I lean my head in the car and notice that the keys are in the ignition. "Did one of you guys turn off the car?" I call to Det. Blue. He tells me that when patrol came out on the scene they reached in and turned it off. He assures me they used gloves and no prints will be disturbed.

The victim's head is leaning into the passenger seat. His nose and mouth are purging decomp fluid, which, to the untrained eye looks like blood. I can't tell you how many times people have happened upon bodies with bloody discharge coming from the nose and mouth and immediately suspected foul play. Even green patrol officers make that mistake from time to time. I note that a puddle of discharge has formed on the cloth interior of the seat. I look away.

With some difficulty, I attempt to lift the victim's right arm to test for rigor mortis. It is stiff and unwilling to move. As I'd suspected, rigor is full. Given the accelerated rate of decomposition, I am estimating his time since death between 6 and 9 hours. It'll be fun trying to extract him from the car with his legs and arms stiff and uncooperative. And getting him into the body bag will be an even better trick. For the umpteenth time I think how much I would hate to have Dwight's job.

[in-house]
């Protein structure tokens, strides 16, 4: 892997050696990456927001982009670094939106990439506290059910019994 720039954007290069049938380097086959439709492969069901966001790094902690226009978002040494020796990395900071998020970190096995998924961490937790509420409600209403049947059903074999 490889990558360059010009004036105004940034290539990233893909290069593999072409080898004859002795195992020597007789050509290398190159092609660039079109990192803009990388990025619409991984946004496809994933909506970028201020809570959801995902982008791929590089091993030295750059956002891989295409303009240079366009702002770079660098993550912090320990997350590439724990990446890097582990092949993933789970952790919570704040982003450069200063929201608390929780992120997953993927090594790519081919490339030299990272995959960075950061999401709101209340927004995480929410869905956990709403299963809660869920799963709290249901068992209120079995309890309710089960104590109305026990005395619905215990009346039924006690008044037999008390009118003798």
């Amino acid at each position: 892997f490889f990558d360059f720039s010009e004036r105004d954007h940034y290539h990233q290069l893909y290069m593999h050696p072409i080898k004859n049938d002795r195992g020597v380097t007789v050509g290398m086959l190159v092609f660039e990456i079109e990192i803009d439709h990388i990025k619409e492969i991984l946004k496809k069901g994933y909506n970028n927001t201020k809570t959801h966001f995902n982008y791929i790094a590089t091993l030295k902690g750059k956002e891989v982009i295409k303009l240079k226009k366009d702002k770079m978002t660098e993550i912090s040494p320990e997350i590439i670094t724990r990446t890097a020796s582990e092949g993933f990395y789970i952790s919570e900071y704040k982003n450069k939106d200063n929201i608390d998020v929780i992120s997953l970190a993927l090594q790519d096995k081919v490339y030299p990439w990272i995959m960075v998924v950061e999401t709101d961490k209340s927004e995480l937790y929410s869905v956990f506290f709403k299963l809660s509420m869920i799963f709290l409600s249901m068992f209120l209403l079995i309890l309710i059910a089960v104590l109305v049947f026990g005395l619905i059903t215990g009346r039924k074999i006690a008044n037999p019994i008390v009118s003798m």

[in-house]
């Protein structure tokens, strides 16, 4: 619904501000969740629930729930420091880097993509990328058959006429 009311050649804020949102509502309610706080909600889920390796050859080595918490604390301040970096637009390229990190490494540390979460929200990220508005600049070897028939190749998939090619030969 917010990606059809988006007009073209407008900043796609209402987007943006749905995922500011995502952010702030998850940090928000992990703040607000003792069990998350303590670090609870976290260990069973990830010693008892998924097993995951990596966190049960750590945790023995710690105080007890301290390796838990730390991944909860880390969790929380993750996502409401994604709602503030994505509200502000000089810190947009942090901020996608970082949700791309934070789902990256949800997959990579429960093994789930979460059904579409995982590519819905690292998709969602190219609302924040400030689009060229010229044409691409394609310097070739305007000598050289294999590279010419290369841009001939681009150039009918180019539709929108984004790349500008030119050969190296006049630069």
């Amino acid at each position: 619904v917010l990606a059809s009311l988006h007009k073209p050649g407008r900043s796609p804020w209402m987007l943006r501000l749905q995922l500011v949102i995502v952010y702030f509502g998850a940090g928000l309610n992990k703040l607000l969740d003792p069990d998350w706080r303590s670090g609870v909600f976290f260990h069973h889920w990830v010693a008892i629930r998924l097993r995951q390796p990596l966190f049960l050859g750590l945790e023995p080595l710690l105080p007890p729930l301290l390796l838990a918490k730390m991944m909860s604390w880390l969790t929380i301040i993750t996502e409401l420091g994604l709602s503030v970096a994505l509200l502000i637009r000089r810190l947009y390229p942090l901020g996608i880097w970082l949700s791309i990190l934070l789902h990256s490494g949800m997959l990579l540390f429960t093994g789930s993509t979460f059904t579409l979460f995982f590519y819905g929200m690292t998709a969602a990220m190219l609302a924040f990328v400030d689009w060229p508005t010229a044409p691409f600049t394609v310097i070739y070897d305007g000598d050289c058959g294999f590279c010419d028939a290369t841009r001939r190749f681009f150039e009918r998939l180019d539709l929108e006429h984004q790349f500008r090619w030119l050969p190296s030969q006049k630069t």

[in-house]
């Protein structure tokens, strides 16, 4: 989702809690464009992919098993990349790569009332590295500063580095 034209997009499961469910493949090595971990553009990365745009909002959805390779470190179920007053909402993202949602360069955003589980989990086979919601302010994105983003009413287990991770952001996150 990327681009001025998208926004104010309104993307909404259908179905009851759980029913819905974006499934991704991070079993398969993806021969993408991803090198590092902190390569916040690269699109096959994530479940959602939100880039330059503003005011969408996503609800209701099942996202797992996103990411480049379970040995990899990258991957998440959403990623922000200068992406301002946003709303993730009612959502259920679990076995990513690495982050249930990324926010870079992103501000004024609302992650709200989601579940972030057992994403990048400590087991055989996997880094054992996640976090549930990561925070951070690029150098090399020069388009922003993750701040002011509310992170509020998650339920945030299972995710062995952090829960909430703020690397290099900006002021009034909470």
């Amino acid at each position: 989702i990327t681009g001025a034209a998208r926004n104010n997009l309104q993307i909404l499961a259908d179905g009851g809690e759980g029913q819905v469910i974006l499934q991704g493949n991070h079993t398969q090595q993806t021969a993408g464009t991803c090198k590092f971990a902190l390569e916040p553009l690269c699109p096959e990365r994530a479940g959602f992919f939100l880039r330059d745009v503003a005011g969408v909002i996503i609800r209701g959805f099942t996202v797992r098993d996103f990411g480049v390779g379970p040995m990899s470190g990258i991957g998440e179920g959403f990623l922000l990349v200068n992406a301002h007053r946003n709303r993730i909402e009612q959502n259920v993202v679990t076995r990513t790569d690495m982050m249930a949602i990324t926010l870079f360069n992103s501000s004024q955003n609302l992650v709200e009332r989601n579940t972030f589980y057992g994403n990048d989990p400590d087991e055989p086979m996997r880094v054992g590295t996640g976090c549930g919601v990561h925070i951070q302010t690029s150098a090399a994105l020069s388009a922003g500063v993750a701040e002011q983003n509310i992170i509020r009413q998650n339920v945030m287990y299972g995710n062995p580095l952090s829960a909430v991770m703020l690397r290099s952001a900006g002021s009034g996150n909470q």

I am holding the arm up with some difficulty. The underside, the part that was in contact with the middle console, is blanched white and mottled with lividity. Lividity looks like angry red bruising. It is the result of blood settling to the lowest point after it stops flowing. I note that the faux-leather pattern from the console is deeply engraved in his damp skin. My grip loosens and his wet arm slips from my fingers. It slaps back down to its previous position with an angry thud.

I hear a familiar voice. Dwight just pulled in. I walk out of the garage and wave. He greets me cheerfully, as usual. After a few minutes of chatting I say, "You'll need a vinyl body bag for this one, Dwight." "Oh," he laughs, "a stinker!" He shuffles off to his van and starts digging around.